Are you a healthy pooper?

Lethbridge Herald - - Health/lifestyles | Community Events - W. Gif­ford-Jones, MD and Diana Gif­ford-Jones

Re­search for this col­umn won’t qual­ify us for the No­bel Prize in Medicine. In fact, read­ers may say that dis­cussing whether poop sinks or floats is just idle con­ver­sa­tion.

Years ago, when this col­umn cov­ered this topic, many read­ers ad­mit­ted they peeked into the toi­let bowl. One com­plained this trig­gered a stiff neck! But what you see in the toi­let bowel ex­poses a lot about your health. It’s worth a peek.

It’s well known that the North Amer­i­can diet is too low in fi­bre. In the 1950s, D.P. Bur­kett, a Bri­tish sur­geon and epi­demi­ol­o­gist, re­ported that Africans, un­like the English, had large bulky stools and didn’t suf­fer from con­sti­pa­tion, di­ver­ti­c­uli­tis (small her­nias in the large bowel), ap­pen­dici­tis or colon can­cer. His con­clu­sion was that Africans con­sumed large quan­ti­ties of nat­u­ral fi­bre in the form of whole grains, seeds and nuts.

To­day North Amer­i­cans con­sume only 15 grams of fi­bre daily, when 35 is rec­om­mended. Fi­bre helps the stool hold onto water. Also, the more fi­bre the greater the num­ber of bac­te­ria in the large bowel which makes the stool as soft as tooth­paste. A float­ing stool is your val­i­da­tion.

Low fi­bre re­sults in stools as hard as rocks. This slows down their pas­sage through the bowel, caus­ing chronic con­sti­pa­tion. It’s tragic so much money is spent on lax­a­tives which can in­jure bow­els. A dose of 4,000 mil­ligrams (mg) of pow­dered vi­ta­min C at bed­time is an easy cure. It’s safe, in­ex­pen­sive and the dose can be in­creased by 2,000 mg ev­ery few nights un­til the prob­lem is re­solved.

Stool com­po­si­tion also de­pends on the amount of fat con­sumed. A nor­mal stool is about 75 per cent water and about one per cent fat. If more fat is present, it’s called “steat­or­rhea,” per­haps the re­sult of a very fatty meal. These stools are soft, smelly and stick to the sides of the toi­let bowl. If the trou­ble be­comes chronic, it’s of­ten due to a lack of en­zymes pro­duced by the pan­creas.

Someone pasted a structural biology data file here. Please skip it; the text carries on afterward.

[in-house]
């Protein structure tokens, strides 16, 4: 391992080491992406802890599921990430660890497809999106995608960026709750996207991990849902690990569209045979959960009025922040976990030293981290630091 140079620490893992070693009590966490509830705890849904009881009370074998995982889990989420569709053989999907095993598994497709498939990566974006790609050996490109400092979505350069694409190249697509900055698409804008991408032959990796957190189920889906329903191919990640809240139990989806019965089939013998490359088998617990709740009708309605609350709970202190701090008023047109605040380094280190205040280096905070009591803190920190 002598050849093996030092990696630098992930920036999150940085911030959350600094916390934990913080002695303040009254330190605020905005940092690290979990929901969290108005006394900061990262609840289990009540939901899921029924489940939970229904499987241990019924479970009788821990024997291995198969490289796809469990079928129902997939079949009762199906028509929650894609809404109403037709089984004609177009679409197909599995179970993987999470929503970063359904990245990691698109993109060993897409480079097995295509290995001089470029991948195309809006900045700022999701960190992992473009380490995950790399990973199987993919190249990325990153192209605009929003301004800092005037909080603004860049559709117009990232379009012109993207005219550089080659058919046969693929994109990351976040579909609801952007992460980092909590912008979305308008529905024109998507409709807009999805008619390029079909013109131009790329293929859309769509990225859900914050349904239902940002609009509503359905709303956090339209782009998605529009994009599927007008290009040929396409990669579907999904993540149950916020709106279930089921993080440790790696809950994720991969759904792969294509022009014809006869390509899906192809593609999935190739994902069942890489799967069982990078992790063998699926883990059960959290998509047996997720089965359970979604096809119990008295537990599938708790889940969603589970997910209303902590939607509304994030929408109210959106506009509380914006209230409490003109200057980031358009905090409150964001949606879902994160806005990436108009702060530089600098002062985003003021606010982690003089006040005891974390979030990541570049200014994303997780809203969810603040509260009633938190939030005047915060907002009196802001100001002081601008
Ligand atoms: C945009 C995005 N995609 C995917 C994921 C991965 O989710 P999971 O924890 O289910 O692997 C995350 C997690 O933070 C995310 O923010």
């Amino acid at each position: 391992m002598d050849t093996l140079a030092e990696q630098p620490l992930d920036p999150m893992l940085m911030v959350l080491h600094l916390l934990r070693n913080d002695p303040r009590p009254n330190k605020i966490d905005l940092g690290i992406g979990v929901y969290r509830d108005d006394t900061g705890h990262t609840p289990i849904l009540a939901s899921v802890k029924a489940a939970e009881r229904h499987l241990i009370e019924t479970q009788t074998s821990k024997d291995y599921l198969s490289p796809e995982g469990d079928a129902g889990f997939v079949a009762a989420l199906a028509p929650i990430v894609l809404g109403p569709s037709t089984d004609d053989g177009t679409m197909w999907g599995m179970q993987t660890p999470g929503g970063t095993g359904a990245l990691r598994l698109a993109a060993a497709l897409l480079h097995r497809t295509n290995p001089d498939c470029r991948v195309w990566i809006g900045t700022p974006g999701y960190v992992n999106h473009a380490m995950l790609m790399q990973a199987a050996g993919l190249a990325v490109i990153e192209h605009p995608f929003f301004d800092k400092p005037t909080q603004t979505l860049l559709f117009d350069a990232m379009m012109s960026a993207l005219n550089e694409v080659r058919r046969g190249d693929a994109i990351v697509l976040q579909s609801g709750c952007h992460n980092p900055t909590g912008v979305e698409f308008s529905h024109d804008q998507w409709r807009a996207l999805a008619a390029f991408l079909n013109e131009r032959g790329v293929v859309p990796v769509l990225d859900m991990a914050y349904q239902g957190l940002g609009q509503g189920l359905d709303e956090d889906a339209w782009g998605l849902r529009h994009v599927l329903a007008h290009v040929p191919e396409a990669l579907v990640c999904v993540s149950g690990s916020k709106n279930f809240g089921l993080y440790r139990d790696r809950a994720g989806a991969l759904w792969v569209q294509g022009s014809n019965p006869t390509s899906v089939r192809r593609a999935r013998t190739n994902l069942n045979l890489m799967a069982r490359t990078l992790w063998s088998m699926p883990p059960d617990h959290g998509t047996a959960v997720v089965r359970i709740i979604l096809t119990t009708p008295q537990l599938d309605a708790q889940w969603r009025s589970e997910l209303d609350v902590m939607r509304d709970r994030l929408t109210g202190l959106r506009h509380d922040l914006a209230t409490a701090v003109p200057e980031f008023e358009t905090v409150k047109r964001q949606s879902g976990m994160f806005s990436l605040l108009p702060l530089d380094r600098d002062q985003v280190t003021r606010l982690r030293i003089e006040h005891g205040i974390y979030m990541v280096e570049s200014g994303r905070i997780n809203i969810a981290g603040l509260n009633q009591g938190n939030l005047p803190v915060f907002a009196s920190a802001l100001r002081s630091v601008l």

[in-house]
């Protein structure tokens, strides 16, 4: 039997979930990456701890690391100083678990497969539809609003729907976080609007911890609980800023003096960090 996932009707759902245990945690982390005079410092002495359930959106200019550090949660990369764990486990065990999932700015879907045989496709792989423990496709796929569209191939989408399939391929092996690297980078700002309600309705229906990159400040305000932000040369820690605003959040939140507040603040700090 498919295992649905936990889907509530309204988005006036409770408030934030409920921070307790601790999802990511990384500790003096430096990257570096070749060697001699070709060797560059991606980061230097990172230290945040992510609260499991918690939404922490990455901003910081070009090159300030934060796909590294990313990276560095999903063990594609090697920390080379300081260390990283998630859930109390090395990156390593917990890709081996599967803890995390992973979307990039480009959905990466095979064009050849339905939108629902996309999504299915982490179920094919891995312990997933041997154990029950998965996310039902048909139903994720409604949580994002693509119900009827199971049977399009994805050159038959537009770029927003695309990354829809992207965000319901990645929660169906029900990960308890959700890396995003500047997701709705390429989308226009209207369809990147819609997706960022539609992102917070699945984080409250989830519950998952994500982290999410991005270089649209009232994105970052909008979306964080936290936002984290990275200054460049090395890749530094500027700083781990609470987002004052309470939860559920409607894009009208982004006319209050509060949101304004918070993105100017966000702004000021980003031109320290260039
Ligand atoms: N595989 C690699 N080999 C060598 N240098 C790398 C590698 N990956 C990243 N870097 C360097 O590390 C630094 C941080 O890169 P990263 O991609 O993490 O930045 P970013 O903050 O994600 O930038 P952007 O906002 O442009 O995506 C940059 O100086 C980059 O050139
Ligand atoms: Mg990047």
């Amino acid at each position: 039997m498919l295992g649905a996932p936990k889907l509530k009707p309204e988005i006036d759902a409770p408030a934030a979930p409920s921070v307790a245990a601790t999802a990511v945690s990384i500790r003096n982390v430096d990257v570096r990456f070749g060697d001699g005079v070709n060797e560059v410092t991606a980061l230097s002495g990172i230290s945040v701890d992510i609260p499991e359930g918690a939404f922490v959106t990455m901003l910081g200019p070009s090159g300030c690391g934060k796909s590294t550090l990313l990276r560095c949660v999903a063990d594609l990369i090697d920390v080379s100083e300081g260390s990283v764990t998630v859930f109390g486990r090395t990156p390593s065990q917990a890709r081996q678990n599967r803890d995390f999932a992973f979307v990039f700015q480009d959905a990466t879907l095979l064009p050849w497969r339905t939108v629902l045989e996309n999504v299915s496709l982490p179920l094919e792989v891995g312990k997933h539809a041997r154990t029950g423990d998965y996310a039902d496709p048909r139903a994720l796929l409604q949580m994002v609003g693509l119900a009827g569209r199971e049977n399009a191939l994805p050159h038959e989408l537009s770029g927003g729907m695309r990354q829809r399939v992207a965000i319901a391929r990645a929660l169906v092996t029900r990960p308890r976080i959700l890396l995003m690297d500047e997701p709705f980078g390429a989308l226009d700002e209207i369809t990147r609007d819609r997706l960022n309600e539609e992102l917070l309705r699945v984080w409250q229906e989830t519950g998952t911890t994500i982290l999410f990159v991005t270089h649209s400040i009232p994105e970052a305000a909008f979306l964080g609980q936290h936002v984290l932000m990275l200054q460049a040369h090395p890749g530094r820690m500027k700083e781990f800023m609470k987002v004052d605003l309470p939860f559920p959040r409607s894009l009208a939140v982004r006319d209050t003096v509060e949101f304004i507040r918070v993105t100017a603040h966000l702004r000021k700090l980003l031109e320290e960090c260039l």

So, why not ex­am­ine the stool? Af­ter all, doc­tors ad­vise us to ex­am­ine our skin for po­ten­tially can­cer­ous moles. A quick look for dark­en­ing spots or changes in shape and size can prompt early re­moval and save a life.

Since pre­ven­tion is al­ways bet­ter than cure, a stool peek is a pru­dent move. You may dis­cover it’s be­come black and tarry, the re­sult of bleed­ing due to an early ma­lig­nancy. Keep in mind, changes in colour may be due to eat­ing black­ber­ries or beets. Med­i­ca­tion such as Pepto-Bis­mol, con­tain­ing bis­muth, can be a fac­tor, too.

If a stool is the colour of pale clay, the prob­lem may be a stone in the com­mon bile duct that car­ries bile from the liver to the in­testines or a can­cer of the pan­creas. If the stool is pen­cil thin, there may be a block­age in the large bowel due to ma­lig­nancy. Shape, size and colour of stool can be more im­por­tant than whether the stool sinks or floats.

To learn if you are a healthy pooper, here are the qual­i­fi­ca­tions. You should have a bowel move­ment at least once a day, but not more than three times. Your poops should be smooth and about the shape of a ba­nana, not too hard and not too soft. The colour should be an even brown with no vis­i­ble bits of food, fat, blood or mu­cus. The smell should be neu­tral, not overly un­pleas­ant. The more you an­swer “yes,” the bet­ter your poop health is.

These things are not best for a din­ner party dis­cus­sion. But a self-check is a good idea. Be­ing a health-con­scious pooper can help you ob­serve changes that merit the at­ten­tion of your doc­tor.

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